When I was very young, my family got a dog. His name was Jasper. Here is literally everything I remember about Jasper:
Nobody trained him. Nobody housebroke him. I never saw him eat. I never saw him sleep. I never saw him poop. He barked constantly. He ran unsupervised and unleashed around our property. He jumped on everyone. I don’t remember how we obtained him, and when he vanished without a trace one day, I never knew where he went.
Needless to say, it was sort of a bad experience.
But hey, if you haven’t noticed, I’m having myself a rebuilding year, and one of the ways you evolve is to put the baggage of the past behind you and claim new experiences for your own. And that’s exactly what I did when I adopted Dottie Dumpling Dog a few months ago.
I’ve always been a cat owner, and it has suited me just fine. I speak their language, I can leave them unsupervised and they match my personality in a way that dog’s don’t. I also don’t have to stand outside with a cat in sub-zero temperatures for hours at a time while they search for an adequate place to whiz. Even when the Missus pushed to have three cats at once (which we did for a few years), I eventually relented, because it wasn’t a big enough blow to my psyche to dispute.
For several weeks, the Missus subtly schooled me on the virtues of the Cavalier King Charles Spaniel. Small. Loyal. Quiet and calm. Sleeps a lot. Develops a strong bond with their owner. Intelligent and easily trainable. Sure, they all have major heart problems and die early, but hey, that’s what a thousand years of inbreeding will do to any species.
I must admit, I was sort of placating her when I said that sure, I’m willing to look into the option of adopting a Cavalier, as long as it’s from a shelter. I knew that these animals were primarily purchased from breeders and mills, and the odds of one appearing in a shelter was slim-to-none. In fact, in all my years of visiting dogs at shelters, I never saw a Cavalier available for adoption. It was a win/win for me: I was supportive while confident that I didn’t have to actually see my promise through. I’m kind of an asshole sometimes.
But then it happened. During an Adoption Fair at a local store, we saw Dottie (named Patches at the time). She was receiving a lot of attention from passers-by, but stayed quiet and shy in her cage. As it turned out, the story of how she ended up in a shelter was quite the bummer.
She’s a purebred that spent all of her adult life in a Puppy Mill as a breeding dog. She mothered litter after litter under she was overbred and suffered an umbilical hernia. Now, no longer useful to the shitbags who ran this mill, they decided to throw her onto the street instead of paying the money to patch her up. I’m quite certain she never had a positive experience with a human being in her entire existence.
So she ended up at the shelter, where they successfully completed the surgery and scooped out her uterus so she didn’t have to work as a breeding dog anymore (I’m pretty sure that’s how that works). For all these reasons plus the ones Celia sold me on, we ended up running into her on that particular day and adopting her on the spot.
I was admittedly terrified. For most people, this was just a dog. Dogs are easy. Most people have had dogs their entire life. I had not. But this was about so much more than feeding and training to me. It was about erasing the lingering Jasper issues of the past and truly offering Dottie the safe and loving environment she deserved for the rest of her days. It was also about pushing my comfort zone as part of my self-improvement when it came to my Anxiety.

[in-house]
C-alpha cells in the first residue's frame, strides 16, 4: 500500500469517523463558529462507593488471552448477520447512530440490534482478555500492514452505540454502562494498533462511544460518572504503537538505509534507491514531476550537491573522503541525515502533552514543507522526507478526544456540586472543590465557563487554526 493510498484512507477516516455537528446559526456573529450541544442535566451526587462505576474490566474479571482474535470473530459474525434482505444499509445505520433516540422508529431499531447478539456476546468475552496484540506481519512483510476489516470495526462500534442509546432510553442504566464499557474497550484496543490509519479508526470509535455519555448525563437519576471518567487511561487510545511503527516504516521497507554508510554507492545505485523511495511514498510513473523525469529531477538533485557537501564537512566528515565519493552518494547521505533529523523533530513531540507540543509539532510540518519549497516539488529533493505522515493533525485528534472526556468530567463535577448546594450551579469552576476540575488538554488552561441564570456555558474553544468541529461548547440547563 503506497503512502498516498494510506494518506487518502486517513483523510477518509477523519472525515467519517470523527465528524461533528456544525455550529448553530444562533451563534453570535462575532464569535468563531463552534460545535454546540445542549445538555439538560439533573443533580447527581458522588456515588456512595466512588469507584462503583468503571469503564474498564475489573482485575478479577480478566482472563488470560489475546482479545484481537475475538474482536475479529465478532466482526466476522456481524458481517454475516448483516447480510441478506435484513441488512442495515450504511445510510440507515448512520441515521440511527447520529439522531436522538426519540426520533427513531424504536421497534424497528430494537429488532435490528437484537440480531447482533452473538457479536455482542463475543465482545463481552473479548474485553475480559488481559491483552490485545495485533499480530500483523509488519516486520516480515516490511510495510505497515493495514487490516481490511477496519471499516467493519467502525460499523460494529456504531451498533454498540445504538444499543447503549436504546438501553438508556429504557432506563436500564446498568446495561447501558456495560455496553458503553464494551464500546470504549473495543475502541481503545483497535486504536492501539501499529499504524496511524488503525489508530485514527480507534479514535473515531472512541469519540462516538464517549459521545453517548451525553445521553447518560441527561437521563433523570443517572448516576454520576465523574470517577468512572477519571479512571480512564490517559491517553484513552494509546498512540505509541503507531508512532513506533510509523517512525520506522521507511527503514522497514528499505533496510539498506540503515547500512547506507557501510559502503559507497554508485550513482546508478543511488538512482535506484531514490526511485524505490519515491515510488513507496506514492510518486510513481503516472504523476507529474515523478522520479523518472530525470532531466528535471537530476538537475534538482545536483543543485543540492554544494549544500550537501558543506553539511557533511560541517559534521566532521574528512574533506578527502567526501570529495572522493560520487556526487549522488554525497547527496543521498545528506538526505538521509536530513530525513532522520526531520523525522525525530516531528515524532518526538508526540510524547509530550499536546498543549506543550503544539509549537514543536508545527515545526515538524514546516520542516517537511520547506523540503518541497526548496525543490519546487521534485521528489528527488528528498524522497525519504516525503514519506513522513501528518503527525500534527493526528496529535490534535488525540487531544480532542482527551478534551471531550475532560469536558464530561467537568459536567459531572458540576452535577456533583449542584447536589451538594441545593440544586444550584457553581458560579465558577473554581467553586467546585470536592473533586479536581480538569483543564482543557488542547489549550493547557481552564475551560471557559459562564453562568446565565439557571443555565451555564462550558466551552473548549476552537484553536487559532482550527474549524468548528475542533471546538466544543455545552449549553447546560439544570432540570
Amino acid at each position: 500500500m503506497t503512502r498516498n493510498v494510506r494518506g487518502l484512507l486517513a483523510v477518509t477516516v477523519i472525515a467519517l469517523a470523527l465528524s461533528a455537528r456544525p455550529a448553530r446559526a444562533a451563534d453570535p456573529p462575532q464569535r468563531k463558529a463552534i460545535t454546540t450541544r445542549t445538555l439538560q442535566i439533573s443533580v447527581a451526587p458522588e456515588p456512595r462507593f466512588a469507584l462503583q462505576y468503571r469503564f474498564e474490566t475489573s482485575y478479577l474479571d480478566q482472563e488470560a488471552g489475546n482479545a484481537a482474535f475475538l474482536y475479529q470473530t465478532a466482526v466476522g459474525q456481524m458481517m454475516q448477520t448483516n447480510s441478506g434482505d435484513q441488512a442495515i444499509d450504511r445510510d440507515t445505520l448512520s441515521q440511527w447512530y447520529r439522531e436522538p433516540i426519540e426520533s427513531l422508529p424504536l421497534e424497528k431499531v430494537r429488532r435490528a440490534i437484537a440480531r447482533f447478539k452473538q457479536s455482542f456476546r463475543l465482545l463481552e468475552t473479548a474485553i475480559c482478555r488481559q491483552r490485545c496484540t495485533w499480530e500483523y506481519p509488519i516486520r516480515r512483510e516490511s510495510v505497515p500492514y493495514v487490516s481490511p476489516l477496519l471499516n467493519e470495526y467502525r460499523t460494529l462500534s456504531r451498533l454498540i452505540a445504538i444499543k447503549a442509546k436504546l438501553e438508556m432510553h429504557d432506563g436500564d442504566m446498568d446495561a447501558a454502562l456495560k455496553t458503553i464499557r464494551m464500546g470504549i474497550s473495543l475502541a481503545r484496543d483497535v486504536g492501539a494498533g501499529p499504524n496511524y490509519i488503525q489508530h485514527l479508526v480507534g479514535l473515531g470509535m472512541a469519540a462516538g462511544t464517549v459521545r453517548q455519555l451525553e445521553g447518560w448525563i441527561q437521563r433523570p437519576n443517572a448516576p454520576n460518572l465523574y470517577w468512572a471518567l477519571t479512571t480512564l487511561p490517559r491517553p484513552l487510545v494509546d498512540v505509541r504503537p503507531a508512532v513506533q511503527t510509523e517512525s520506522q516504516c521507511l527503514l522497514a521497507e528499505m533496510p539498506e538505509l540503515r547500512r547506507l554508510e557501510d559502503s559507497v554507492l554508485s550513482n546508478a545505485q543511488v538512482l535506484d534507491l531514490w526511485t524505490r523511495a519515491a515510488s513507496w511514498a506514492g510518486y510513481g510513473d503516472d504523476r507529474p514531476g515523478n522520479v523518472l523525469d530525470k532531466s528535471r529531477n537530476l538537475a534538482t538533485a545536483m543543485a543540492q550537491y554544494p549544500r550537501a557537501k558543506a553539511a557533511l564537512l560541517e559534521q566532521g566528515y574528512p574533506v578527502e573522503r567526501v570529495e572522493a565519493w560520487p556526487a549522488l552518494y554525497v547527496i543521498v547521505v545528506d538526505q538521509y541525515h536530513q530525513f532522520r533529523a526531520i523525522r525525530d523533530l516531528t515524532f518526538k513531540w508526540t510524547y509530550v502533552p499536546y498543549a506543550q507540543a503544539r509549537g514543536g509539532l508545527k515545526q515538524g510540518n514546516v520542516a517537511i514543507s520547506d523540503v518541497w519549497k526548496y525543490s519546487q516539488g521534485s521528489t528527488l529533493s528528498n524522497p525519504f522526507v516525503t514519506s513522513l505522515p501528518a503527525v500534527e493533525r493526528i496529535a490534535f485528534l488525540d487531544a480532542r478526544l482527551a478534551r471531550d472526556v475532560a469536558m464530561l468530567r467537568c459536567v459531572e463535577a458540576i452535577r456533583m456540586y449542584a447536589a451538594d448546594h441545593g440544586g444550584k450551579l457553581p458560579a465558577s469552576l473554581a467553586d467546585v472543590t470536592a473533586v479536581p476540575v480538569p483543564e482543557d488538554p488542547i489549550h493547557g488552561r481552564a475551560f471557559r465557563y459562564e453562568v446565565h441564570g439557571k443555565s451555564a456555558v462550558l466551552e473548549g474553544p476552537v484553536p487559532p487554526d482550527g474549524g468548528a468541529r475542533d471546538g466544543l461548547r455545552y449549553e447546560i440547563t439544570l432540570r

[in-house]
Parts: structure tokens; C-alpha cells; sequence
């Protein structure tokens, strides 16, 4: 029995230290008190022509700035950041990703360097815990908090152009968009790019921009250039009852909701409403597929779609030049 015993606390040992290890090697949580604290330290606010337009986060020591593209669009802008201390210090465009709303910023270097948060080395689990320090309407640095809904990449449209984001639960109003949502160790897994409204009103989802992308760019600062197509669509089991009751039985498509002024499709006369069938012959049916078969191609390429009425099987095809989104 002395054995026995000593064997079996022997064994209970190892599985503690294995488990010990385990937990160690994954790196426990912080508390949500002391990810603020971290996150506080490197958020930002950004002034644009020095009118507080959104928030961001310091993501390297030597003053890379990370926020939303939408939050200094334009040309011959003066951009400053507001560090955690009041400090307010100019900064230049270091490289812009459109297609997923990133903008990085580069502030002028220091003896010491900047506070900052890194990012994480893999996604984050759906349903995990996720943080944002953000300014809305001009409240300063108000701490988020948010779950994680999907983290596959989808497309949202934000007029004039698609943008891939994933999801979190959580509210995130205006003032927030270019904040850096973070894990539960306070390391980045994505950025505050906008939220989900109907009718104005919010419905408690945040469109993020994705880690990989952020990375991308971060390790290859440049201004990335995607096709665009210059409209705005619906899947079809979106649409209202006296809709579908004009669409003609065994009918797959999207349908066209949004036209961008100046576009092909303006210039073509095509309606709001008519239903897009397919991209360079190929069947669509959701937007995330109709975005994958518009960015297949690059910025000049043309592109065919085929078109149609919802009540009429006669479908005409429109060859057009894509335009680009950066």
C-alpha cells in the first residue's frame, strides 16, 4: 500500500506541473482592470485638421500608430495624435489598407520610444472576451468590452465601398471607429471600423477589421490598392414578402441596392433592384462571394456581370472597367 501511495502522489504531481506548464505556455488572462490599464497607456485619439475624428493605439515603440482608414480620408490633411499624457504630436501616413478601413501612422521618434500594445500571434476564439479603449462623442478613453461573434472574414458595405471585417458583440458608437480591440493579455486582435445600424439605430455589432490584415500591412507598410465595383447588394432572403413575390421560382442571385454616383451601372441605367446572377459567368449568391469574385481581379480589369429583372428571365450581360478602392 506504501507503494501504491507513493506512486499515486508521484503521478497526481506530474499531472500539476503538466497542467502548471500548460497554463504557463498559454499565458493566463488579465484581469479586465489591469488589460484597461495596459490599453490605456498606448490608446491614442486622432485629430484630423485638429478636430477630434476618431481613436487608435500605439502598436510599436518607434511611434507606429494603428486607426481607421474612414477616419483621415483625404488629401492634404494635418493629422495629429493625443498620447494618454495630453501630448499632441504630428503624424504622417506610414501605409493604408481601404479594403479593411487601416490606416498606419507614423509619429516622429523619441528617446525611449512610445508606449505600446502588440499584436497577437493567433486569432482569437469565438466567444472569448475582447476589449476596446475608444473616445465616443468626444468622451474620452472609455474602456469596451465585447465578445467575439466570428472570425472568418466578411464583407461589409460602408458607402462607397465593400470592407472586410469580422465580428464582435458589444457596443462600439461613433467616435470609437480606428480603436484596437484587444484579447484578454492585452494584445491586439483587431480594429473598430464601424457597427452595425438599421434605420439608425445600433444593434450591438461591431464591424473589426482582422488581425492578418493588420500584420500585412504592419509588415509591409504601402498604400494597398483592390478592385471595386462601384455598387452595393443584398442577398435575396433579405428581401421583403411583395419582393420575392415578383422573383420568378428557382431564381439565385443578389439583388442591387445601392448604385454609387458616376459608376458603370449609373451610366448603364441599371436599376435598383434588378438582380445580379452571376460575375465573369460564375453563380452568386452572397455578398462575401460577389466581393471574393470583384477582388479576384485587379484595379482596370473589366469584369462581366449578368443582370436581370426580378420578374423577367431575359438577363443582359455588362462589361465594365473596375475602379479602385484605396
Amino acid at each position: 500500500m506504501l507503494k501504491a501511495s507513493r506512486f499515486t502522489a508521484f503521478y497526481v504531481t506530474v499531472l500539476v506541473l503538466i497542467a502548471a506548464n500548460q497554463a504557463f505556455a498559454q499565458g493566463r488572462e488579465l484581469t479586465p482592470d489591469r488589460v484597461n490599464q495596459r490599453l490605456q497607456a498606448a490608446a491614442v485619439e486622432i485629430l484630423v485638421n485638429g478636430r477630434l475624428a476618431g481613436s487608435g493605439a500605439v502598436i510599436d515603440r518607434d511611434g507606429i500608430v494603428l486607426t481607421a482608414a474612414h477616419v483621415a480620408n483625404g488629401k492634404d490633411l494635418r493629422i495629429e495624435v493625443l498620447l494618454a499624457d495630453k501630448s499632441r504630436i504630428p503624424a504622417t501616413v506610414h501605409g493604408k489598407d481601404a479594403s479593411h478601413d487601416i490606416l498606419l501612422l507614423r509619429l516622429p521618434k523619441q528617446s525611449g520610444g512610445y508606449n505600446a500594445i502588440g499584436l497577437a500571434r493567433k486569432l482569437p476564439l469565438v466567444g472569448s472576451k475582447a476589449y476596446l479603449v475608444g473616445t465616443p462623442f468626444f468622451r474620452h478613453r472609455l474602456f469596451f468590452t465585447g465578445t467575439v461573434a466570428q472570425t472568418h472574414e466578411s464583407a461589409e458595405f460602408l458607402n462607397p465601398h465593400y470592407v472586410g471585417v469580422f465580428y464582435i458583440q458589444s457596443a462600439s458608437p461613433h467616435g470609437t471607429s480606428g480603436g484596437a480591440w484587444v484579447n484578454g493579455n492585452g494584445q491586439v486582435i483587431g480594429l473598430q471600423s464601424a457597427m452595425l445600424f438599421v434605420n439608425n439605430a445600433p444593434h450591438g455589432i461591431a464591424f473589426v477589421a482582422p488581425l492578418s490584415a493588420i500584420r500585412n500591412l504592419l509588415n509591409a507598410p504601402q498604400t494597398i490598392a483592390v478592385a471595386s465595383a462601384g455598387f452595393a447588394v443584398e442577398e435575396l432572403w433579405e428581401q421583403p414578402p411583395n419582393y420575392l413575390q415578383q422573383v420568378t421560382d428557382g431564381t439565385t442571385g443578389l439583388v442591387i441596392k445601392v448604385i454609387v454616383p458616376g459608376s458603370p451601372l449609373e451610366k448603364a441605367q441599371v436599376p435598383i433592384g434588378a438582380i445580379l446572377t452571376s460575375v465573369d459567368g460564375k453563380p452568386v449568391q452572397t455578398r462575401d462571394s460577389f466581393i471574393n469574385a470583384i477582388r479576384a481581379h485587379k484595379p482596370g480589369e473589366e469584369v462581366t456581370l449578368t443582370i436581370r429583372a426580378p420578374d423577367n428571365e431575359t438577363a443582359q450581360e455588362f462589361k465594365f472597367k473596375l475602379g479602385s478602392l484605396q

I’m 34, but in a lot of ways, adopting Dottie felt like the biggest adult responsibility of my life so far. Owning a house, keeping a job, remaining a good husband, these things came far more natural to me than taking care of a needy animal. No more leaving the house on a whim and returning whenever I pleased. Lots of walks. Lots of poop. Lots of hair on the carpet. Dottie didn’t realize it, but merely by her existing in my house, she was going to help me manage my Anxiety by forcing me to just let things go every once in a while. She was going to make me happier by first making me very, very uncomfortable.
If this poor dog knew the kind of pressure I was placing on her in regards to my sanity and well-being, she’d fling herself through a plate glass window.
What I thought I was going to get in Dottie…was a dog. Jumpy. Barky. Messing stuff up. Being a doofus every once in a while. An animal that didn’t care about my brain and forced me to be more happy-go-lucky and dog-like. What I actually got was more of a representation of what Dottie had to go through before I showed up. Basically myself in dog form. Anxious. Afraid of everything. Not trusting of male authority. Skittish when she feels out of place. A wonderful soul with plenty of love to give, but quirky and requiring lots of patience and slow movement.
It was the opposite of what I had planned. I thought the former would be just what I needed, but it’s been the latter that I got, and has forced me to ask the real questions about myself.
It’s been slow-going, but she’s starting to warm up to me. I understand; I can’t even fathom what she went through at the mill. She loves the Missus unequivocally, but because I’m a big oaf with a loud voice, she’s not a huge fan of my affection. She doesn’t growl or bark, she just seems really scared, which makes me sad. When I start to feel impatient or frustrated, I just try to empathize and give her all the time and space she needs.
After all, if I can crack the code and find a way to make her comfortable, then maybe I will also find a way to make myself comfortable.
I gotta be patient. She’s a work in progress. Just like me.
Sound off in the comments section and enjoy your week. If you’d like to visit Dottie’s personal Facebook page, give it a go!